UFCW Local P-9 went on strike against concessions at the Hormel meatpacking plant in Austin, Minnesota, in 1985. It was P-9’s first strike since 1933 and came over the objections of the UFCW International, which urged workers to accept the givebacks.

Unlike PATCO, P-9 galvanized community and labor support. One of its innovations was a “road warrior” program, which sent strikers around the country to speak to other unions and community groups.

But it wasn’t enough. A few months into the strike, Hormel hired permanent replacements and locked out the union. The International ended the conflict by removing P-9’s leaders and agreeing to the concessions the union had struck against in the first place.

Before walking out, assess what role you can expect your international union leaders to play. Will they be helpful, neutral, or another adversary? How much power will they have to undermine you? You may have to fight on two fronts.


To avoid being permanently replaced in a strike, workers at the A.E. Staley corn processing plant in Decatur, Illinois, chose to stay on the job and fight. They waged an effective work-to-rule campaign for months before the employer lashed back in 1995, locking them all out.

In the lockout, the union did many things right. It started its own “road warrior” program, modeled on P-9’s. Solidarity committees popped up across the Midwest.

Workers led demonstrations and sat down in civil disobedience in front of the plant, where they were pepper-sprayed by police. Again the workers did not have the support of their International, which was fearful of being sued.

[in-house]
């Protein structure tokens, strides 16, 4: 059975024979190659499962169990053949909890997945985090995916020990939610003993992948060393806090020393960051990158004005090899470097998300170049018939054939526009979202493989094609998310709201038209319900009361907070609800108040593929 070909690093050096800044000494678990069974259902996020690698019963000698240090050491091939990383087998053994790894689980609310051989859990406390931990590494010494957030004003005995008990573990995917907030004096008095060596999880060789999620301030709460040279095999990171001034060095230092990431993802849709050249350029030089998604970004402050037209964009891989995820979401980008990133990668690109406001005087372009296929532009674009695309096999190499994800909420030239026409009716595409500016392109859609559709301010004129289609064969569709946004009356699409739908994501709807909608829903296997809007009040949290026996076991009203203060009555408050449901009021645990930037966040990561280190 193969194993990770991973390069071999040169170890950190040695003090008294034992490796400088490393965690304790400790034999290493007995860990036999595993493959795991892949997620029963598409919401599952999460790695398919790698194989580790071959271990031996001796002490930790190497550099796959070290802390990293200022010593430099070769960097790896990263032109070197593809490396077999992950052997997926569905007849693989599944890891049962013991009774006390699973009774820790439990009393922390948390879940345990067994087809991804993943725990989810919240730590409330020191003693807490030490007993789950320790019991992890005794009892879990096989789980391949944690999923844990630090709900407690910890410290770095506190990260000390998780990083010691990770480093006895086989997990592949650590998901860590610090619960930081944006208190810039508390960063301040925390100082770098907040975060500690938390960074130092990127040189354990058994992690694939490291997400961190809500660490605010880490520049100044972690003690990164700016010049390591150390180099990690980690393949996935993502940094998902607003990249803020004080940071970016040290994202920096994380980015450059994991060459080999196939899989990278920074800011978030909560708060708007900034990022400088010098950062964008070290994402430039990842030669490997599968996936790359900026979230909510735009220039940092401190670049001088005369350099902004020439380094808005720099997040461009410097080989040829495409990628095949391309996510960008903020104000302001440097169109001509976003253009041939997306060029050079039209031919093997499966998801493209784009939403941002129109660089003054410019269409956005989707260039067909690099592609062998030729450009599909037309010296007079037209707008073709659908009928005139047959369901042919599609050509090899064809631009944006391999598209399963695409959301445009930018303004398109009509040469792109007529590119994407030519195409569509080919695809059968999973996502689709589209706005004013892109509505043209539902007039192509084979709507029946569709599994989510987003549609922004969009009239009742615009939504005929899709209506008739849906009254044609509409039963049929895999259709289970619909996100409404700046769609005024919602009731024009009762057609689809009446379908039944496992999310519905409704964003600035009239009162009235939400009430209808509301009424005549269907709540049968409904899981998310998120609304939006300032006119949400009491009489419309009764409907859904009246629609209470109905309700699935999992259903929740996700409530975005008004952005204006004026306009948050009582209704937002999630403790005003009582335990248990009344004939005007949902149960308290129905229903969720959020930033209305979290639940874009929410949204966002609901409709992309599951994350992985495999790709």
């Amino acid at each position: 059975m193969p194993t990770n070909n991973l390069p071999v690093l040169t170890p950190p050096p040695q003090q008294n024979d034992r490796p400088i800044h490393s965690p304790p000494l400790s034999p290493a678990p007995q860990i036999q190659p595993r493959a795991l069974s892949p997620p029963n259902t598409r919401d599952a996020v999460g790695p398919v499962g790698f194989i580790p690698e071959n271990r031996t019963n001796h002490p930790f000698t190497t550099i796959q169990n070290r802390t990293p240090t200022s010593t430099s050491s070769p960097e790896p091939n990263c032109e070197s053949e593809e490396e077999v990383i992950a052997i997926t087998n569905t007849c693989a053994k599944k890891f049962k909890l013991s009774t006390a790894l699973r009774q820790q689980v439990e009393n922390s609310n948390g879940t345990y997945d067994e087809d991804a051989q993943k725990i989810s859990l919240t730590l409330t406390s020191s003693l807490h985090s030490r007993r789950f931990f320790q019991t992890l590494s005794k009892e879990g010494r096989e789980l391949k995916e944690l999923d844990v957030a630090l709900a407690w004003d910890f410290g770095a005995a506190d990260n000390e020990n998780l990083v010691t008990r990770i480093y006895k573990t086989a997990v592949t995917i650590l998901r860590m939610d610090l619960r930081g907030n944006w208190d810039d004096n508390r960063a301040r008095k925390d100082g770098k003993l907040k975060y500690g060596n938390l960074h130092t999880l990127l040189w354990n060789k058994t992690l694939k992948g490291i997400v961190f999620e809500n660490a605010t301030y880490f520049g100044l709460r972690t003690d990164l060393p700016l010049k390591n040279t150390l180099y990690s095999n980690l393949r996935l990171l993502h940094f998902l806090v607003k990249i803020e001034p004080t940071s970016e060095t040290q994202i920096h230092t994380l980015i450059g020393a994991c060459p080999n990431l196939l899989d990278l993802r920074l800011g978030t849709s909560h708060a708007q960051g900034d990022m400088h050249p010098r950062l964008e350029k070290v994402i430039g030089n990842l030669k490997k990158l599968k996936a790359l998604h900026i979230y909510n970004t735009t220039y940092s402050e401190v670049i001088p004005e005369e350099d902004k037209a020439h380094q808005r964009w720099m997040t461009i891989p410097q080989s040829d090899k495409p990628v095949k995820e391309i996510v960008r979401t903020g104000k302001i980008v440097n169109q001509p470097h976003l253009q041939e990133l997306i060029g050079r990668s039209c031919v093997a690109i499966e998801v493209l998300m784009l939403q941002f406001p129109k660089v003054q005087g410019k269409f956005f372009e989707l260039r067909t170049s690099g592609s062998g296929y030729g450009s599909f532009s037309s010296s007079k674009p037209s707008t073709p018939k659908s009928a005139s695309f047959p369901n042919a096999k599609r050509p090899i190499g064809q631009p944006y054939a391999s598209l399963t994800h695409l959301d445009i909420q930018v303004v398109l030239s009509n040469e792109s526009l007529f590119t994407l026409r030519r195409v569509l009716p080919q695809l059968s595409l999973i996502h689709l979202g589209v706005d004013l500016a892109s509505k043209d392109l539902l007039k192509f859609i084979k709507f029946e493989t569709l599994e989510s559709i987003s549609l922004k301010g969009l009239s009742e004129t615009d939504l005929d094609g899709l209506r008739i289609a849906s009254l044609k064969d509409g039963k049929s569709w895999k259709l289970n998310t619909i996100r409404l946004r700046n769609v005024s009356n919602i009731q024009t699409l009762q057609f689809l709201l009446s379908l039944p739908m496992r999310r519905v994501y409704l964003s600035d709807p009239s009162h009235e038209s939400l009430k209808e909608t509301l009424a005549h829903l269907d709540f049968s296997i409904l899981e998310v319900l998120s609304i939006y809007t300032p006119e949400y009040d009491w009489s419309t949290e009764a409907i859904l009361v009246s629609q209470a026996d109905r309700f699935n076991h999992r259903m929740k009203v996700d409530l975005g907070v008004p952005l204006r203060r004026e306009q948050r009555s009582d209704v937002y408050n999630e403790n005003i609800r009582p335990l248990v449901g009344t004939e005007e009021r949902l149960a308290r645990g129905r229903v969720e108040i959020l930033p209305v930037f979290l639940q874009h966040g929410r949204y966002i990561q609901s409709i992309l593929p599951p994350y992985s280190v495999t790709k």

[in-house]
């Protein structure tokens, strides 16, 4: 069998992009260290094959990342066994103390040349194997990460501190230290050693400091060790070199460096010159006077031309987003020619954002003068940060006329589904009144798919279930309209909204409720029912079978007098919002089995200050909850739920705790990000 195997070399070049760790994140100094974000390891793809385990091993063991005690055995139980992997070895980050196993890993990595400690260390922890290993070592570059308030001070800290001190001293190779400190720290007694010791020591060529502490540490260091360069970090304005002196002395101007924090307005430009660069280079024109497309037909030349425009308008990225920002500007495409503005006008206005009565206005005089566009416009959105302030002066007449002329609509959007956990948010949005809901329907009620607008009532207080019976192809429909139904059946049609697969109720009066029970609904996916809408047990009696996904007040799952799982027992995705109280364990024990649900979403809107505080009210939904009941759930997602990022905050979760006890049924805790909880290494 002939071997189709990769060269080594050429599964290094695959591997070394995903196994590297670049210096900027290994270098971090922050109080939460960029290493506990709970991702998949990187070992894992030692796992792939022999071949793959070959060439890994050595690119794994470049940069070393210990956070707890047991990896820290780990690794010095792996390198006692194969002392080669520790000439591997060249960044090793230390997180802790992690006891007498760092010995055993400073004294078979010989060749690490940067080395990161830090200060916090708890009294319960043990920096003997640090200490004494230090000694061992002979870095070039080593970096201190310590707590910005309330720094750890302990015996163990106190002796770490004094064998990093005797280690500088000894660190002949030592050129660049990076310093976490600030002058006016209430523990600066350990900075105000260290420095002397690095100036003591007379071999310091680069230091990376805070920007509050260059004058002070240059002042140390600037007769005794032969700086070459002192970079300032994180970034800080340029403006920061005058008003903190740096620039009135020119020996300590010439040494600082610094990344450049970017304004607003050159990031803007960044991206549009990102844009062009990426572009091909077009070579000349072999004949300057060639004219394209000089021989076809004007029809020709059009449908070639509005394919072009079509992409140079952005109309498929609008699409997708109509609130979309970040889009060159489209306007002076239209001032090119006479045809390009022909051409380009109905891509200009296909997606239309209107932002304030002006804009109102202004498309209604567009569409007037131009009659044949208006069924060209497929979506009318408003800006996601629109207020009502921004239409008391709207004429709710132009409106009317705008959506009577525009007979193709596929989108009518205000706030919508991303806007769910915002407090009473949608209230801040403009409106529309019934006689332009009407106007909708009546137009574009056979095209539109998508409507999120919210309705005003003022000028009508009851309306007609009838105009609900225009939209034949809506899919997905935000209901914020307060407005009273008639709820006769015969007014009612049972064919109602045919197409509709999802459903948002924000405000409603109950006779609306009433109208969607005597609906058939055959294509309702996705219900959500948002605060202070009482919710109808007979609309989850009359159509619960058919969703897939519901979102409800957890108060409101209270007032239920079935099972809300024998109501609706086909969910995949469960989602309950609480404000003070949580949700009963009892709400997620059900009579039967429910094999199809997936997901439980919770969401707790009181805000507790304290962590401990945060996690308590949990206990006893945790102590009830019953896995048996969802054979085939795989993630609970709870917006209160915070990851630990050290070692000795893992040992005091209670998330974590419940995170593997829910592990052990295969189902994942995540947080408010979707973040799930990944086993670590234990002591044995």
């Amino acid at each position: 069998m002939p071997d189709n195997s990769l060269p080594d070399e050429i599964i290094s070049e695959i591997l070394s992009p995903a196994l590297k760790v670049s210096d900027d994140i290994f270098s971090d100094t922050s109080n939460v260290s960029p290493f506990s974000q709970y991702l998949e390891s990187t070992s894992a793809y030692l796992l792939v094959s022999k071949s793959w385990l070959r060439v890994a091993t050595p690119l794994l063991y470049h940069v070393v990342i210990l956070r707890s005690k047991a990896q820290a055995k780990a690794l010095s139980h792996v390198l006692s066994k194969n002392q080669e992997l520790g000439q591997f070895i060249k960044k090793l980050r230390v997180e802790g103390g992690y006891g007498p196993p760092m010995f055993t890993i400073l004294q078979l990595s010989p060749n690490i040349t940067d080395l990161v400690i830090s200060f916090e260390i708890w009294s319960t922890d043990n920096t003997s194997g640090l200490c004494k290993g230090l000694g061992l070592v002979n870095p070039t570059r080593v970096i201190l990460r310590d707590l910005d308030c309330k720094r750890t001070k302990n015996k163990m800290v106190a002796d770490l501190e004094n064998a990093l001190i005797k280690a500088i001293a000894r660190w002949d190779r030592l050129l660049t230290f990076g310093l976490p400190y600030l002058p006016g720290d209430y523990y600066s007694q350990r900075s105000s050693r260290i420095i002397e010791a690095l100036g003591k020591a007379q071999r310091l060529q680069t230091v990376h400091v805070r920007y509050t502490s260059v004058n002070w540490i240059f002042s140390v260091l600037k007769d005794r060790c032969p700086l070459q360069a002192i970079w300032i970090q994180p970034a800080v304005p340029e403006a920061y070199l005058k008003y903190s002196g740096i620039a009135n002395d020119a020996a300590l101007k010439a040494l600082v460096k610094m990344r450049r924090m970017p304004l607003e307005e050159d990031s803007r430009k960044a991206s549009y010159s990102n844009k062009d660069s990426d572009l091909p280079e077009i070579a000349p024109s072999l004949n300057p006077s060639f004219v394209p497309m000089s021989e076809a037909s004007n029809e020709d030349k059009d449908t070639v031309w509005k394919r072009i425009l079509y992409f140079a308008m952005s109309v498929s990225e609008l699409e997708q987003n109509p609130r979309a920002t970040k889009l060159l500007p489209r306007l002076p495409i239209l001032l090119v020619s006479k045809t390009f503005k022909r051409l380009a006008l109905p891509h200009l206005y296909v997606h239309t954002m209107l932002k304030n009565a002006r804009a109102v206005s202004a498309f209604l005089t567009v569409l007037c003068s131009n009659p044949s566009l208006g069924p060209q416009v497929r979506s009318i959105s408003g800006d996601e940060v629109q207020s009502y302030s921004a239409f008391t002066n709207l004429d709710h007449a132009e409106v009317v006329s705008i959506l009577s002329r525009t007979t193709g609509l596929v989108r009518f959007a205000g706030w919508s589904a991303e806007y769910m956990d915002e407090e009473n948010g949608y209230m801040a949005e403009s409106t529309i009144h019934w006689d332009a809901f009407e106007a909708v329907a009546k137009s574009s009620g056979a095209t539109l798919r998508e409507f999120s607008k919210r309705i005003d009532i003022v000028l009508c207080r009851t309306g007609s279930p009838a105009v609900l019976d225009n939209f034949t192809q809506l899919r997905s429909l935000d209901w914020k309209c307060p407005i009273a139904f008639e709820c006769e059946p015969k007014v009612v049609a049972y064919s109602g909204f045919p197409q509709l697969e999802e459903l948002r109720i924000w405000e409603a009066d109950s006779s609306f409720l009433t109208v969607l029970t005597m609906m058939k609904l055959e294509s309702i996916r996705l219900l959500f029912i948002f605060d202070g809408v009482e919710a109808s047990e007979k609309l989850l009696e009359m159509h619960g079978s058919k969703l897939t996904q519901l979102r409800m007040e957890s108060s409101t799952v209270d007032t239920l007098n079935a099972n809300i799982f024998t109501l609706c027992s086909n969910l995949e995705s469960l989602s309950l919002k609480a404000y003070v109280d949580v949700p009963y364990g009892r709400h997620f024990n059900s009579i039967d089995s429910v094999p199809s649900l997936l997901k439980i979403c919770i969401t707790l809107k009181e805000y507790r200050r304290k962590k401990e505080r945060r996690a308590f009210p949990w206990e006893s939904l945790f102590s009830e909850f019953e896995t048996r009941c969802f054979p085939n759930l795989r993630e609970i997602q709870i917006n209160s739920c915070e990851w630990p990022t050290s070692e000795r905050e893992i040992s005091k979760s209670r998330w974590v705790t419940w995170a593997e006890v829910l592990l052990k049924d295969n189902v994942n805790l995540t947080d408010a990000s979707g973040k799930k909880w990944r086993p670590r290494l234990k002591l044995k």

But in the end, none of the workers’ efforts were enough to hammer the revenue of a massive multinational corporation.

“It was an utter defeat for the workers. Staley got the contract they wanted and the bulk of union workers did not go back,” said Steve Ashby, who was deeply involved in organizing solidarity actions for Staley workers and co-authored Staley: The Fight for a New American Labor Movement.

The biggest lesson: when an enormous employer can eat the lost production at your workplace, you will have to shut down its capacity elsewhere. That is why national and international solidarity is so important.

“At the end of the day, if the employer can continue production with scabs and you can’t stop production or stop the sale of products, then it is impossible to win,” said Joe Burns, author of Reviving the Strike: How Working People Can Regain Power and Transform America. Don’t walk out without a well-considered plan to win.

A version of this article appeared in Labor Notes #488, November 2019. Don't miss an issue, subscribe today.